At the death of Saul, all those loyal to David declared themselves openly and joined with his army.  In verse 3 David made a covenant with them "before the Lord".  David's first order of business as the king of all tribes of Israel was to take back what was to be his capitol city.  {Some more pretext:  Many years earlier, right after the death of Joshua, the tribe of Judah (David's tribe) took the city called Jerusalem and inhabited that city.  But shortly thereafter the city was taken back by the Jebusites, a Caananite tribe that had previously held that city.  They named the city "Jebus".  For years the Israelites of Judah had tried to recapture that city but all attempts had failed.  Because of the terrain surrounding the city, it was almost impossible to penetrate without an overwhelmingly superior military.}  David decided to take his new large consolidated army and establish his authority right away.  And he chose to do that by taking the city of Jebus back.  He overtook the fortress of Zion, captured the city, and named it Jerusalem, to be known as the "City of David".  David declared this city as his capitol and he moved his headquarters there from Hebron, which had been his headquarters for seven years.

Vss 10-47  -  These verses give well-deserved attention to the mighty men of David's army.  These men were loyal, brave, and skillful warriors.  The Scripture mentions thirty of these men by name.  In vss 15--> it tells the short story of three additional men of valor.  These three extra special men were Jashobeam, Eleazar, and Shammah.  Their names may not be familiar to you, but the story probably is.  This is the time when David was extremely thirsty and was unable to get water to drink.  When David finally received water, he poured it out as a gift to God, showing all of his soldiers how important God was to him.  He also said that he could not drink water if his soldiers had none.  That story has been told many times and has been the subject of many sermons preached from pulpits for a number of centuries.  But the prequel to the story is that the Philistines had David's army trapped and were starving them out, knowing there was no food or water at the place where David and his men were.  It was at this time when Jashobeam, Eleazar, and Shammah broke through enemy lines, drew water from a well in the midst of the enemy, and carried it back to David.  These three were commissioned with positions of responsibility far beyond that of the famous Thirty.  The remaining verses in chapter 11 give the names of the other soldiers who were to become leaders in the army of Israel.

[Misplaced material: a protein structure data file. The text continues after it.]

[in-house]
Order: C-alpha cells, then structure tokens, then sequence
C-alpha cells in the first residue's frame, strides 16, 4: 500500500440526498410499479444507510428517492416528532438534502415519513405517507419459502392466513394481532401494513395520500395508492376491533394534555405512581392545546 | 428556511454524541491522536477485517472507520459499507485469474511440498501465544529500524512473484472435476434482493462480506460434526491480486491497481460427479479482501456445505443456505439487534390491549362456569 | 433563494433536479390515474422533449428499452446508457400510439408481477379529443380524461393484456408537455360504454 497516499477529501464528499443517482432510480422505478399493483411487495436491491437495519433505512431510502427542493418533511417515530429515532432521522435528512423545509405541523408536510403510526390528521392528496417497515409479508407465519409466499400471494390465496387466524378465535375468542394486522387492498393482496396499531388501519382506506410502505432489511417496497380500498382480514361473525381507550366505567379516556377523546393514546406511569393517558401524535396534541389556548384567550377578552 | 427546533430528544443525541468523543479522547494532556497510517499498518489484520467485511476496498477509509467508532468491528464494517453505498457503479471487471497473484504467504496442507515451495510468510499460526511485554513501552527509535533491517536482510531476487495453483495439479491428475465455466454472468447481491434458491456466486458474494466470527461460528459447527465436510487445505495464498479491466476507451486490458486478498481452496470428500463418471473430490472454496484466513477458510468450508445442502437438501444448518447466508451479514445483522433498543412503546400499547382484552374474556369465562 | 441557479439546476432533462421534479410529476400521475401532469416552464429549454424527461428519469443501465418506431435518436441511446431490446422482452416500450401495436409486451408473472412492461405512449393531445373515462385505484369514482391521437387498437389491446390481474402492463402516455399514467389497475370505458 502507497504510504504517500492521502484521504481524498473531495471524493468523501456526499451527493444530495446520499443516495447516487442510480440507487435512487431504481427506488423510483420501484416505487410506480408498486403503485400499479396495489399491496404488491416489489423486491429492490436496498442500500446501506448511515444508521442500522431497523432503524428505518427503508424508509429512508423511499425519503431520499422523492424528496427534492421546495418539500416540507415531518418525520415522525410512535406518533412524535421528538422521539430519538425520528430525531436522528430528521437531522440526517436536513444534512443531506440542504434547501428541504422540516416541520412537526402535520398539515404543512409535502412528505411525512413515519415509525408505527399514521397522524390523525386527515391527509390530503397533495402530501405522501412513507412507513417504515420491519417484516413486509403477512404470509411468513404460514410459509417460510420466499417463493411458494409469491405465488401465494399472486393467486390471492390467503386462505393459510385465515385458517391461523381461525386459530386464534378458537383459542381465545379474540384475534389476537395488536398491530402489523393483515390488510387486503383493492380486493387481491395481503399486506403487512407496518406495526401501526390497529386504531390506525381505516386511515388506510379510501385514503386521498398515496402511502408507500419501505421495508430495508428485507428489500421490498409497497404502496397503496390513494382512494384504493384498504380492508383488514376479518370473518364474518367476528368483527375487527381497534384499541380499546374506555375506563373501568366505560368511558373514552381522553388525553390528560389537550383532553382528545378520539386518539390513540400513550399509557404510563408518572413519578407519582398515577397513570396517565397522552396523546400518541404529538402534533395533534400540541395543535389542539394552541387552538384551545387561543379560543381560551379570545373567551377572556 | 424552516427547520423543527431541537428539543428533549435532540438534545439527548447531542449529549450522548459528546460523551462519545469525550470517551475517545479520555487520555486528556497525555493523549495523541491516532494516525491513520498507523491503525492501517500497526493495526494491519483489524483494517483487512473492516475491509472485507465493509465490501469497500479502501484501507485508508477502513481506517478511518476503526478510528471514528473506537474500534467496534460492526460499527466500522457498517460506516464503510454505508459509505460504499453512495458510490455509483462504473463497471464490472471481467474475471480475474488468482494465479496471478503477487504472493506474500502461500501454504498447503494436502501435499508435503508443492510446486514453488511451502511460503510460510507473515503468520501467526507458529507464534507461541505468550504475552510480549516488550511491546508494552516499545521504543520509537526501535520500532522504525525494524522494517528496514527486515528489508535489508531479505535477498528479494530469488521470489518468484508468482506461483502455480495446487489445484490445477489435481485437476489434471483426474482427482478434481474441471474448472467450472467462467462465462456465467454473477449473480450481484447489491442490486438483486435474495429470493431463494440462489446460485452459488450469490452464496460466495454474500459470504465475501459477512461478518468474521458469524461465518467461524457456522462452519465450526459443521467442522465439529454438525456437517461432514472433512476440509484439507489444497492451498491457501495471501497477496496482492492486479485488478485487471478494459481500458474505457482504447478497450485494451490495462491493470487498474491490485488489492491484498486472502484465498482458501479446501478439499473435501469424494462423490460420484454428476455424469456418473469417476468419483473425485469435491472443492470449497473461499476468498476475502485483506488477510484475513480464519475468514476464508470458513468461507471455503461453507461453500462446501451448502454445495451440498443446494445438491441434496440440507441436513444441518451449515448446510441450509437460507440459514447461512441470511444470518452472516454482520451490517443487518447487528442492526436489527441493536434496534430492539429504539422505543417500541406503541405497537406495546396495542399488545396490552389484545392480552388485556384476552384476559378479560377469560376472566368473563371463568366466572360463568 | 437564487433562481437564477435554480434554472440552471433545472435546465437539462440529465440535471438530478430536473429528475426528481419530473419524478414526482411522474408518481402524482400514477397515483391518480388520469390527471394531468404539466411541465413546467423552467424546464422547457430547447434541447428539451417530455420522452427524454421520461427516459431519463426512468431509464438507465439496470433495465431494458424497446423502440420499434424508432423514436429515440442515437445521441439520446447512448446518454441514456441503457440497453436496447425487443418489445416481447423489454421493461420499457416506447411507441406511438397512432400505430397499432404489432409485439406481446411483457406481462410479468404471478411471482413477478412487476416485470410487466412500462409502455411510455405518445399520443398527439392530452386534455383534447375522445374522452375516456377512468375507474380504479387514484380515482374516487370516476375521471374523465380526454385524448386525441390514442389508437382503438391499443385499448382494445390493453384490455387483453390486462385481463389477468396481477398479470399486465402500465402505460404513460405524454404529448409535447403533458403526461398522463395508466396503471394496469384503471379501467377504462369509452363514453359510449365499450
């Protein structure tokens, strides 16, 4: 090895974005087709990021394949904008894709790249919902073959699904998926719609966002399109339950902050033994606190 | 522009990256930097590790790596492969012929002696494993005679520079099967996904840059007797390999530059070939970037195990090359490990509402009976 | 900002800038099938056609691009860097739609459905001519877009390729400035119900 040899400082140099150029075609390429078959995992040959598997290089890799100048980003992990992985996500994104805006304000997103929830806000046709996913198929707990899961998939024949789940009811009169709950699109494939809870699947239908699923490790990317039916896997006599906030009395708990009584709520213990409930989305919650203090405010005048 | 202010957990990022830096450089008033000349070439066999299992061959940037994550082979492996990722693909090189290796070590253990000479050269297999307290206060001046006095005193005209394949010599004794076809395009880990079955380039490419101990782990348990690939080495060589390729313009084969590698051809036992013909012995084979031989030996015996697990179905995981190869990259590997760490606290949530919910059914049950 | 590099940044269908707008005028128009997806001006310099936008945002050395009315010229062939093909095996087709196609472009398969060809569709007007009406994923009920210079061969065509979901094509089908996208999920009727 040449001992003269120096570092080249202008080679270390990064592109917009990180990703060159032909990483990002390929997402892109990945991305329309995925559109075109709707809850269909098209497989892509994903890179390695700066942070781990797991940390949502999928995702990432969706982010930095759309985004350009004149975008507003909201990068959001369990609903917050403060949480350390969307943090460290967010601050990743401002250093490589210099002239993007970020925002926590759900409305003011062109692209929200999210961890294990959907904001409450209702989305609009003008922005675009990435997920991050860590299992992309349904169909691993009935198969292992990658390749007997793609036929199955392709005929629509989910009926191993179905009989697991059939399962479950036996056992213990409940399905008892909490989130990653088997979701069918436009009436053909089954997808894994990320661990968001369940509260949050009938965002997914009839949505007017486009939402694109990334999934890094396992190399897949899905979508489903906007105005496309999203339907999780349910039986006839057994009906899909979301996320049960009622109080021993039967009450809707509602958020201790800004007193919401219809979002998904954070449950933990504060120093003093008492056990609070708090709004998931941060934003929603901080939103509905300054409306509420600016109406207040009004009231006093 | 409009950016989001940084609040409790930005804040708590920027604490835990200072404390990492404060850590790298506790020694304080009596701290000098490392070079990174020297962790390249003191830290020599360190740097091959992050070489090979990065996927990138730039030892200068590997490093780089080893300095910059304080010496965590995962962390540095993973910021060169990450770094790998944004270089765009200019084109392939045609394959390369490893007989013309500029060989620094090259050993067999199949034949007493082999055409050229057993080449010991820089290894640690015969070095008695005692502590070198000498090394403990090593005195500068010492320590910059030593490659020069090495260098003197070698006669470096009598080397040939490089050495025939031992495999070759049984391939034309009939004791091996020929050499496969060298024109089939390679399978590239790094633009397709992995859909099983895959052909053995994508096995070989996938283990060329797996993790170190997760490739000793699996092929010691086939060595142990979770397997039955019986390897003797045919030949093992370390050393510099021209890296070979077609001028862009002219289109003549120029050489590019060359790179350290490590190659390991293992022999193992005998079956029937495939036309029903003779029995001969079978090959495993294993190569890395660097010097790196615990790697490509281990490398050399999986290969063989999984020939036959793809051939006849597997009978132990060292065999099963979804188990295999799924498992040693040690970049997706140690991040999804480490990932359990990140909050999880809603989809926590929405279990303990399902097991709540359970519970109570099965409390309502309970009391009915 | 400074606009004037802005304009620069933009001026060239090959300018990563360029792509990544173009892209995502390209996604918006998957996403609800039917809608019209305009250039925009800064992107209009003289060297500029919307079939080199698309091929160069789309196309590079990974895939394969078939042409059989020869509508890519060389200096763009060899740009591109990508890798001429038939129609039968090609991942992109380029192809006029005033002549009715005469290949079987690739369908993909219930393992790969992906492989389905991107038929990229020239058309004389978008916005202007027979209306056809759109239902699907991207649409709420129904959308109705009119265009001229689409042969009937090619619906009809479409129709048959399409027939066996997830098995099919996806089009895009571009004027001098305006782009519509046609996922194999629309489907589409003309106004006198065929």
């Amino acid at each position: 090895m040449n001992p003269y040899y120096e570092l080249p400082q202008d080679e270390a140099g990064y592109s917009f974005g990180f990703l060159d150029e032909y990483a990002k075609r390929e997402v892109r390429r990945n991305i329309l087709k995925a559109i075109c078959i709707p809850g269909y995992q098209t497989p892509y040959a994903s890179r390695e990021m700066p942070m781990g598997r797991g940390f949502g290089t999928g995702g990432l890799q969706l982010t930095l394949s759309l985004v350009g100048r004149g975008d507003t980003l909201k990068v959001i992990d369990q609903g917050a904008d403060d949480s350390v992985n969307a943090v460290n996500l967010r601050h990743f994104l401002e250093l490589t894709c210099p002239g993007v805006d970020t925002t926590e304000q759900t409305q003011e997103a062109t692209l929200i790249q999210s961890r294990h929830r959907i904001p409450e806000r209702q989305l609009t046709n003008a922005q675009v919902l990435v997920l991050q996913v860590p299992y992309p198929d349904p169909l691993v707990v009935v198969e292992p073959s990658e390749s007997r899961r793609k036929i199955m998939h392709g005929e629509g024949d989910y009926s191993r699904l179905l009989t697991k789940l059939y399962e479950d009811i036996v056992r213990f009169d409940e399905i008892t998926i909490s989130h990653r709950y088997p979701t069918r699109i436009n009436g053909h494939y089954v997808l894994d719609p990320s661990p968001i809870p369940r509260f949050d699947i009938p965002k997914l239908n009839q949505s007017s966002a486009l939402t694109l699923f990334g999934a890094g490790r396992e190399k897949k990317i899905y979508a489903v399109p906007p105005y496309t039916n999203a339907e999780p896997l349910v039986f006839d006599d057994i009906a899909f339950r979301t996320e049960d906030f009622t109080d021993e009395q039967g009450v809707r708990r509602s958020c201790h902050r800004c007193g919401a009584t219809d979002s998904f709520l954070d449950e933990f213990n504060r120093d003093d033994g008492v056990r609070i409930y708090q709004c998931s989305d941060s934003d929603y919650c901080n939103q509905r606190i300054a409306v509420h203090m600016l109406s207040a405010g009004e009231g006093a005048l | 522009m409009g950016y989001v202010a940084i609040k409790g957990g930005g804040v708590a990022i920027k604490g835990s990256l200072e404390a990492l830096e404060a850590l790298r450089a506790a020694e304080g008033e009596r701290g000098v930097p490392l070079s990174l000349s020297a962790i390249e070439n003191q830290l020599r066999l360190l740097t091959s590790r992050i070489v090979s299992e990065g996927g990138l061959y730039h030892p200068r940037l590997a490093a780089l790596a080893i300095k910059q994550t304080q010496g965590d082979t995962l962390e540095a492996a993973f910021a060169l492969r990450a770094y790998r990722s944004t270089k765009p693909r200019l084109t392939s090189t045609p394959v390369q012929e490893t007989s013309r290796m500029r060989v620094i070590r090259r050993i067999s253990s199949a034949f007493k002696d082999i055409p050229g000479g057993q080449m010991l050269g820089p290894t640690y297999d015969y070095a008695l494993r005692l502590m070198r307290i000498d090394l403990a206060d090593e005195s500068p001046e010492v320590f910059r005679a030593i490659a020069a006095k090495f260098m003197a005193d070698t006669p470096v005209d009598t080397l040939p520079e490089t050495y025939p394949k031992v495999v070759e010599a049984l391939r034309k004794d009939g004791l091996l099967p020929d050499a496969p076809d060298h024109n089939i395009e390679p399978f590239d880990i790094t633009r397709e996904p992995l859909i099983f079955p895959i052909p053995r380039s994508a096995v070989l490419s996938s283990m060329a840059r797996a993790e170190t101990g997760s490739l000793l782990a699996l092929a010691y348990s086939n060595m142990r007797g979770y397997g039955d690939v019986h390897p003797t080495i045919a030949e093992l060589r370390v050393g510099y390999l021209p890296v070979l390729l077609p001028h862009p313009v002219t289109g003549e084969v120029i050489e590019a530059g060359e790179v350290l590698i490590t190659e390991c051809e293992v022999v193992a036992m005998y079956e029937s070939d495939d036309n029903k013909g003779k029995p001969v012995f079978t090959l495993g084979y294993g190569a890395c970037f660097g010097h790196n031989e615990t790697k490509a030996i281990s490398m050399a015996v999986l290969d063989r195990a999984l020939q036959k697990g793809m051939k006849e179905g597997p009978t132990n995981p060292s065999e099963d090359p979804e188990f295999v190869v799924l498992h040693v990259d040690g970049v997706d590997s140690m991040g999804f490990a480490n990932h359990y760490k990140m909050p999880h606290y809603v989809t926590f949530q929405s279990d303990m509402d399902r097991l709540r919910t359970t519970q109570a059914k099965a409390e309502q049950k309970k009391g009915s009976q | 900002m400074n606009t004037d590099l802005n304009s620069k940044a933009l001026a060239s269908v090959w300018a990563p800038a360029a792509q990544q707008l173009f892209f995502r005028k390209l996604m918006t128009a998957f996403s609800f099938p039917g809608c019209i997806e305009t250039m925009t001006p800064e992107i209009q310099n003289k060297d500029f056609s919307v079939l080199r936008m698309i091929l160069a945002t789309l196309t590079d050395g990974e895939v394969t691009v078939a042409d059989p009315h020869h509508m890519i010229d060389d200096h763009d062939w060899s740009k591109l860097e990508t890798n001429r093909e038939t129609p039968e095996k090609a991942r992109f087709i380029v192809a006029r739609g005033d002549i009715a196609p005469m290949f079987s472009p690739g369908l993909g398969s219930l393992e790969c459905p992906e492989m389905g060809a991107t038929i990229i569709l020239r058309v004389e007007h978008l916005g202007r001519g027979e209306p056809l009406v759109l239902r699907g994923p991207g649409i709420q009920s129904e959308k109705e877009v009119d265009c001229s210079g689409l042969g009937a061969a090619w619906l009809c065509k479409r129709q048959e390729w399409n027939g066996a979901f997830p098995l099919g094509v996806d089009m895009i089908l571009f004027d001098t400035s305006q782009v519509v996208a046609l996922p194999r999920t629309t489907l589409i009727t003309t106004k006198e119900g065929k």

Chapter 12  -  David's Kingdom Fortified

This chapter gives an accounting of the army by tribe.  Chronicles is an interesting book in that it gives insight for understanding throughout, such as the comment about the Gadites being such able military commanders in vss 14-->.  In verse 16 it mentions the Benjamites.  This is important because Saul was from the tribe of
Benjamin, but they held no grudge against David and became an important part of his army.  It is here in I Chronicles 12:18 where there is one of the rare instances where the Holy Spirit is mentioned in an action.  "The Spirit came on Amasai, chief of the Thirty" and he spoke a declaration of support and loyalty to David.

The accounting in terms of numbers is given in vss 23 through the end of the chapter.  I can only approximate it to be about 400,000 soldiers, as Issachar's total representation is not clear.  It was important that the numbers were recorded by tribe, just as Moses had commanded centuries earlier.

Next post  -  David Establishes His Capitol